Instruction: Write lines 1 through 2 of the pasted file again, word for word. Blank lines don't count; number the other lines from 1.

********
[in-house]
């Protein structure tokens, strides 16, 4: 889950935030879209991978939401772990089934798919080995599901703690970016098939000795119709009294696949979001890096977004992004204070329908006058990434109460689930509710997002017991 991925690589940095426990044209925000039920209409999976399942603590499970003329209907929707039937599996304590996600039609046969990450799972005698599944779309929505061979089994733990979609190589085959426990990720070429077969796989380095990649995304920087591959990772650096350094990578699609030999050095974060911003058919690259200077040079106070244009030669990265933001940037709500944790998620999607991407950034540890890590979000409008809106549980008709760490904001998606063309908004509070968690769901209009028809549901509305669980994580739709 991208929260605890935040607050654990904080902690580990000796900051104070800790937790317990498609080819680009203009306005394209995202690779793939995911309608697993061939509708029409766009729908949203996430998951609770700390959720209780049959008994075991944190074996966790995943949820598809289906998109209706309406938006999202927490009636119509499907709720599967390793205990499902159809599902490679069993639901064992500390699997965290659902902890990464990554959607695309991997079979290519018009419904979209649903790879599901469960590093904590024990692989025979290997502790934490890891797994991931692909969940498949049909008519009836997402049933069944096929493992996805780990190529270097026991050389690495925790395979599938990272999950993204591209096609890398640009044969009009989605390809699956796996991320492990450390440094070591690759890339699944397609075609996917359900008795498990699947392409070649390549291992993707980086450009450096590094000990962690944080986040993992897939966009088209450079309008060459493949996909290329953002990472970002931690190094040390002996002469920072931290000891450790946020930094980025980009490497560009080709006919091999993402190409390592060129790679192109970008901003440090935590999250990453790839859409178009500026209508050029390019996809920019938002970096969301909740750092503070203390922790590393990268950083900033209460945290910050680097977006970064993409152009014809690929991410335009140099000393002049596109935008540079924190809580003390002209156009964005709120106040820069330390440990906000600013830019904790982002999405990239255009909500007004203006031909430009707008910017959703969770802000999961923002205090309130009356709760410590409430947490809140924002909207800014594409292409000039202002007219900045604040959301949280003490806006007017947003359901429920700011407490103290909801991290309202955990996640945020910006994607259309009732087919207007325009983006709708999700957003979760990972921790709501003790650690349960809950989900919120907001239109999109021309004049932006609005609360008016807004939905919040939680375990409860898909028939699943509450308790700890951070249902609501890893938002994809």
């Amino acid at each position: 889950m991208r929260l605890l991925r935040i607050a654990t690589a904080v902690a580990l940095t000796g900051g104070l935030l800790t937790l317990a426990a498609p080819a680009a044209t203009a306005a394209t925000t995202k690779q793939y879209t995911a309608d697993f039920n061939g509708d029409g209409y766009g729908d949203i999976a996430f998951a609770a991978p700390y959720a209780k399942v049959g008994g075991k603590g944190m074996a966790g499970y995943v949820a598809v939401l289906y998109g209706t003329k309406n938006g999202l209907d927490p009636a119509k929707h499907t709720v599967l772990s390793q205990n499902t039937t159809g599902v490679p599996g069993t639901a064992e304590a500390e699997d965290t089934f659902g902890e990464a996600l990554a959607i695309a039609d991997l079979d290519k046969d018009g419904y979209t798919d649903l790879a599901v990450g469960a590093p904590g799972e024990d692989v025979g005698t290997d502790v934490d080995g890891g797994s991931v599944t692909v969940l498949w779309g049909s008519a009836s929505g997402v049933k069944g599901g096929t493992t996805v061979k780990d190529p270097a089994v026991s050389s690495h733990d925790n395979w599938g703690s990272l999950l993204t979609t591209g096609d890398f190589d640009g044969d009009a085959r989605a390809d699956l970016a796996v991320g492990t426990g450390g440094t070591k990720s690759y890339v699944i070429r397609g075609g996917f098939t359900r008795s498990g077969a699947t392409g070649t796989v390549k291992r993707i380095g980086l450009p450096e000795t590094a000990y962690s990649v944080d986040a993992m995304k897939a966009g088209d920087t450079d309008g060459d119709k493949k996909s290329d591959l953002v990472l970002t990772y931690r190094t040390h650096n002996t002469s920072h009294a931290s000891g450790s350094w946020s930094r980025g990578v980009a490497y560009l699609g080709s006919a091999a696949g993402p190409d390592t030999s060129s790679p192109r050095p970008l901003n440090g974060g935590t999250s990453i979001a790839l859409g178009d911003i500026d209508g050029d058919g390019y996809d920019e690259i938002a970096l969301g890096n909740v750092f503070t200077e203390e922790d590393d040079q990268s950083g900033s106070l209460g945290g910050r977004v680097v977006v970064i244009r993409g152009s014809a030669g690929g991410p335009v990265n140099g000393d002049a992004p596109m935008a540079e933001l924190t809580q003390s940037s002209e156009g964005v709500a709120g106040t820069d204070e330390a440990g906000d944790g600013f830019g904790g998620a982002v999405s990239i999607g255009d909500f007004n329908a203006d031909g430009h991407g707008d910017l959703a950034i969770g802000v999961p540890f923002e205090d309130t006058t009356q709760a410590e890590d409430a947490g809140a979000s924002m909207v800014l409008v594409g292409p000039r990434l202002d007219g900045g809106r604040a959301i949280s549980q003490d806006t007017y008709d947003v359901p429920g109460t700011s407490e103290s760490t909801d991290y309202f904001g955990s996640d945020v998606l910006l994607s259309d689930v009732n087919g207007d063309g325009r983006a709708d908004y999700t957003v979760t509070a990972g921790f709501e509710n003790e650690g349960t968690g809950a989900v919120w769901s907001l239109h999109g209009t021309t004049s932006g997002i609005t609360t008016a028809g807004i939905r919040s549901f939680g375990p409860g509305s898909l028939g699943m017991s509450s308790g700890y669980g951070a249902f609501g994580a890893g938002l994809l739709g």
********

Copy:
[in-house]
């Protein structure tokens, strides 16, 4: 889950935030879209991978939401772990089934798919080995599901703690970016098939000795119709009294696949979001890096977004992004204070329908006058990434109460689930509710997002017991 991925690589940095426990044209925000039920209409999976399942603590499970003329209907929707039937599996304590996600039609046969990450799972005698599944779309929505061979089994733990979609190589085959426990990720070429077969796989380095990649995304920087591959990772650096350094990578699609030999050095974060911003058919690259200077040079106070244009030669990265933001940037709500944790998620999607991407950034540890890590979000409008809106549980008709760490904001998606063309908004509070968690769901209009028809549901509305669980994580739709 991208929260605890935040607050654990904080902690580990000796900051104070800790937790317990498609080819680009203009306005394209995202690779793939995911309608697993061939509708029409766009729908949203996430998951609770700390959720209780049959008994075991944190074996966790995943949820598809289906998109209706309406938006999202927490009636119509499907709720599967390793205990499902159809599902490679069993639901064992500390699997965290659902902890990464990554959607695309991997079979290519018009419904979209649903790879599901469960590093904590024990692989025979290997502790934490890891797994991931692909969940498949049909008519009836997402049933069944096929493992996805780990190529270097026991050389690495925790395979599938990272999950993204591209096609890398640009044969009009989605390809699956796996991320492990450390440094070591690759890339699944397609075609996917359900008795498990699947392409070649390549291992993707980086450009450096590094000990962690944080986040993992897939966009088209450079309008060459493949996909290329953002990472970002931690190094040390002996002469920072931290000891450790946020930094980025980009490497560009080709006919091999993402190409390592060129790679192109970008901003440090935590999250990453790839859409178009500026209508050029390019996809920019938002970096969301909740750092503070203390922790590393990268950083900033209460945290910050680097977006970064993409152009014809690929991410335009140099000393002049596109935008540079924190809580003390002209156009964005709120106040820069330390440990906000600013830019904790982002999405990239255009909500007004203006031909430009707008910017959703969770802000999961923002205090309130009356709760410590409430947490809140924002909207800014594409292409000039202002007219900045604040959301949280003490806006007017947003359901429920700011407490103290909801991290309202955990996640945020910006994607259309009732087919207007325009983006709708999700957003979760990972921790709501003790650690349960809950989900919120907001239109999109021309004049932006609005609360008016807004939905919040939680375990409860898909028939699943509450308790700890951070249902609501890893938002994809």